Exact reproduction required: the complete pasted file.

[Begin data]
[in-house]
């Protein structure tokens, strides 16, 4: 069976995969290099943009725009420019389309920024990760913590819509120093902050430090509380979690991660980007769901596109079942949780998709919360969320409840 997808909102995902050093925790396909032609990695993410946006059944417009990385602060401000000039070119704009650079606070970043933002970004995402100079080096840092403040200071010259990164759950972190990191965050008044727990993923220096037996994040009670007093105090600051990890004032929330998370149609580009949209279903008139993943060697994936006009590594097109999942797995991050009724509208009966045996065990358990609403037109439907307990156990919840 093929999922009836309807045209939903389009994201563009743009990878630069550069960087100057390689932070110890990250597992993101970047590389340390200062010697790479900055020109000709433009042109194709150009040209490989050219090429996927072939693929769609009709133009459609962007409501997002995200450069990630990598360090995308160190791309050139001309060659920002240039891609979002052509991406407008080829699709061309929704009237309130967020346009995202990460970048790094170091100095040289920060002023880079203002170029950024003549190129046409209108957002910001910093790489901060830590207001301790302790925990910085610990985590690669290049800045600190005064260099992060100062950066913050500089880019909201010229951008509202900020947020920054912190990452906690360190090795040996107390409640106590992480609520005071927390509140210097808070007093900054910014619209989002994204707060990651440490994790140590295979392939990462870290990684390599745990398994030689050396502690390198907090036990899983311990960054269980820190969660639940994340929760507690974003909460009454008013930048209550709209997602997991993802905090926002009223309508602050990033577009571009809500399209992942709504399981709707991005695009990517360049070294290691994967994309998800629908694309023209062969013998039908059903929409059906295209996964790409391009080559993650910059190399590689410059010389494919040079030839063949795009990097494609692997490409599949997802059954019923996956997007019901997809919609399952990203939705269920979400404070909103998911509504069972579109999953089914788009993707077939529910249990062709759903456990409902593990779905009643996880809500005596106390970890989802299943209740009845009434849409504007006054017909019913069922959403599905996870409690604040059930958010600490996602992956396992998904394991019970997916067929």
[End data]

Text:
[in-house]
């Protein structure tokens, strides 16, 4: 069976995969290099943009725009420019389309920024990760913590819509120093902050430090509380979690991660980007769901596109079942949780998709919360969320409840 997808909102995902050093925790396909032609990695993410946006059944417009990385602060401000000039070119704009650079606070970043933002970004995402100079080096840092403040200071010259990164759950972190990191965050008044727990993923220096037996994040009670007093105090600051990890004032929330998370149609580009949209279903008139993943060697994936006009590594097109999942797995991050009724509208009966045996065990358990609403037109439907307990156990919840 093929999922009836309807045209939903389009994201563009743009990878630069550069960087100057390689932070110890990250597992993101970047590389340390200062010697790479900055020109000709433009042109194709150009040209490989050219090429996927072939693929769609009709133009459609962007409501997002995200450069990630990598360090995308160190791309050139001309060659920002240039891609979002052509991406407008080829699709061309929704009237309130967020346009995202990460970048790094170091100095040289920060002023880079203002170029950024003549190129046409209108957002910001910093790489901060830590207001301790302790925990910085610990985590690669290049800045600190005064260099992060100062950066913050500089880019909201010229951008509202900020947020920054912190990452906690360190090795040996107390409640106590992480609520005071927390509140210097808070007093900054910014619209989002994204707060990651440490994790140590295979392939990462870290990684390599745990398994030689050396502690390198907090036990899983311990960054269980820190969660639940994340929760507690974003909460009454008013930048209550709209997602997991993802905090926002009223309508602050990033577009571009809500399209992942709504399981709707991005695009990517360049070294290691994967994309998800629908694309023209062969013998039908059903929409059906295209996964790409391009080559993650910059190399590689410059010389494919040079030839063949795009990097494609692997490409599949997802059954019923996956997007019901997809919609399952990203939705269920979400404070909103998911509504069972579109999953089914788009993707077939529910249990062709759903456990409902593990779905009643996880809500005596106390970890989802299943209740009845009434849409504007006054017909019913069922959403599905996870409690604040059930958010600490996602992956396992998904394991019970997916067929």